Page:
19 May 2000

The Names Council recognizes the enormous work undertaken by Working Group B. The Names Council acknowledges that according to its final report, Working Group B has reached consensus on three points, namely:

1. Some type of mechanism, yet to be determined, is necessary in connection with famous trademarks and the operation of the Domain Name System.

2. There does not appear to be the need for the creation of a universally famous marks list at this point in time.

3. The protection afforded to trademark owners should depend upon the type of top-level domains that are added to the root.

"With regards to points (1) and (3), the NC notes that the Working Group members could not reach consensus on the type of mechanism that should be incorporated into the roll-out of new gTLDs (point (1)), which is understandable given their consensus in point (3) that the protection should likely vary depending on the type of top-level domain.

"The NC concludes that there is community consensus and recommends that there should be varying degrees of protection for intellectual property during the startup phase of new top-level domains. Therefore, the NC recommends that the ICANN Board make clear that nothing in the general consensus items, or areas of non-consensus, should be construed as creating immunity from the UDRP or other legal proceeding should a domain name registrant in a chartered top-level domain violate the charter or other legal enforceable rights. The NC notes that the principles of differentiated gTLDs (from WG-C) may provide additional assistance in avoiding confusion.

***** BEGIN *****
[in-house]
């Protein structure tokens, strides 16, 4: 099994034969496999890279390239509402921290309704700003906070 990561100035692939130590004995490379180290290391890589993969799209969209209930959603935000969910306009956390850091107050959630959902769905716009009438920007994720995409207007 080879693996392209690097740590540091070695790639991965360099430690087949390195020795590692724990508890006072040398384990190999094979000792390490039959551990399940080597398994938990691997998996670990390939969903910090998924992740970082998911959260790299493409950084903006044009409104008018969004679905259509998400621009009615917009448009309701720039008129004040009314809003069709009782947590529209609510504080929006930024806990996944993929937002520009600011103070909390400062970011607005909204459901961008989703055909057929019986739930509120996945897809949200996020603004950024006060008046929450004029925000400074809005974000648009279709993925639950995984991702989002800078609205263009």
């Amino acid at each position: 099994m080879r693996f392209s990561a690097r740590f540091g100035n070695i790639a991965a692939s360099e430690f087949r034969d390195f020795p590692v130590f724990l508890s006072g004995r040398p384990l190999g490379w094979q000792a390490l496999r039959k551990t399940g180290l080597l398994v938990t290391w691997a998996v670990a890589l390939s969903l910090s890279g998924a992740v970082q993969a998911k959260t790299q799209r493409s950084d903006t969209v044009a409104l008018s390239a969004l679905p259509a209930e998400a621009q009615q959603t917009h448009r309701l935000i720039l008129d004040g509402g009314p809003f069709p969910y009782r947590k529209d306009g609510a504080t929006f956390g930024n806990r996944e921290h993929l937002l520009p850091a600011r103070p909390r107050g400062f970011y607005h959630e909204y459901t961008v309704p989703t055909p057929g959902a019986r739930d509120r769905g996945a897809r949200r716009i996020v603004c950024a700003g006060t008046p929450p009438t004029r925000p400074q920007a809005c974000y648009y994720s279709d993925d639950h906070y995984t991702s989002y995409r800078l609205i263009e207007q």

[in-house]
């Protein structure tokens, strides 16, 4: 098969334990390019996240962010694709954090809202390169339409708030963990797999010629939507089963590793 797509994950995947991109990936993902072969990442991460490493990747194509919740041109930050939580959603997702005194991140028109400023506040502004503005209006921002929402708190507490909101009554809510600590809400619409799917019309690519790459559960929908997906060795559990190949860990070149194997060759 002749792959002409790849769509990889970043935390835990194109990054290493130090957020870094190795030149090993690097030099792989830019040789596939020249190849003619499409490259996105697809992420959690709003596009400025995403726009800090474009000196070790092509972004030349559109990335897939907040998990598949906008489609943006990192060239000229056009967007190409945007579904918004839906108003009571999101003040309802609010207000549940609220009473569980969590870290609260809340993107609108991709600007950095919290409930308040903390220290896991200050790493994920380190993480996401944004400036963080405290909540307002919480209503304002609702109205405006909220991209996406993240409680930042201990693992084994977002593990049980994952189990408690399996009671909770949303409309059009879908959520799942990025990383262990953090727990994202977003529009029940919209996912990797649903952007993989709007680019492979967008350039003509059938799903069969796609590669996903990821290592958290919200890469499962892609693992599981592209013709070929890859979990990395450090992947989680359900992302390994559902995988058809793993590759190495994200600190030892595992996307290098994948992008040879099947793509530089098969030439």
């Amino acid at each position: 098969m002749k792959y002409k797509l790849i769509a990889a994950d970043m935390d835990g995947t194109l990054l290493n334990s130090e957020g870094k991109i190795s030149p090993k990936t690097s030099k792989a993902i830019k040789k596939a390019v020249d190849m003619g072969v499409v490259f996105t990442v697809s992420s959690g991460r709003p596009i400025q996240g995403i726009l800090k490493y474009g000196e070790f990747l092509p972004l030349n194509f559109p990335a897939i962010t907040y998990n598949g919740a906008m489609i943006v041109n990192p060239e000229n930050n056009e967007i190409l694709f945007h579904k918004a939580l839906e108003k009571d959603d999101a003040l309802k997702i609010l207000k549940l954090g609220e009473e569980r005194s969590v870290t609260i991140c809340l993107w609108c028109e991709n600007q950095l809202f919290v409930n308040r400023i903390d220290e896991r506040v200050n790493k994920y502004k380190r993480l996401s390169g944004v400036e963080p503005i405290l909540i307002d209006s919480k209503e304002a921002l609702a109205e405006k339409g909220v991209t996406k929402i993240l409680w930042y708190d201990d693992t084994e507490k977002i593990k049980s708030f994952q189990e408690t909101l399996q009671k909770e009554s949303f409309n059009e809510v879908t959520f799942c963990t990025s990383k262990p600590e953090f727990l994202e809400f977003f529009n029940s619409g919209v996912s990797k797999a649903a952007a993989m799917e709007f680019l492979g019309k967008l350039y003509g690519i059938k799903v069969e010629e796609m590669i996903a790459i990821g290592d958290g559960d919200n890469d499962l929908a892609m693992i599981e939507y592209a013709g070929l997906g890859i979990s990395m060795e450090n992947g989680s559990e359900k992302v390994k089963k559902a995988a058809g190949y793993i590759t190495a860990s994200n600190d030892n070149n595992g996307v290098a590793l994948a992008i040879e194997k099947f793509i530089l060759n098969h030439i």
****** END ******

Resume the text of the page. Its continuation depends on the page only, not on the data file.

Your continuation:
"With regards to item (2) on universally famous marks, the NC concludes that there is no consensus in the community at the present time that such a list should be adopted by ICANN.

 

 

 

13 June 2000

 

 

Suggested Principles for introduction of new TLDs:

 

  • The need to maintain the Internet's stability: a "measured and responsible" introduction
  • A well-controlled, small scale introduction as a “proof of concept” for possible future introductions
  • The purposes for adding new TLDs
    • Enhancing competition for registration services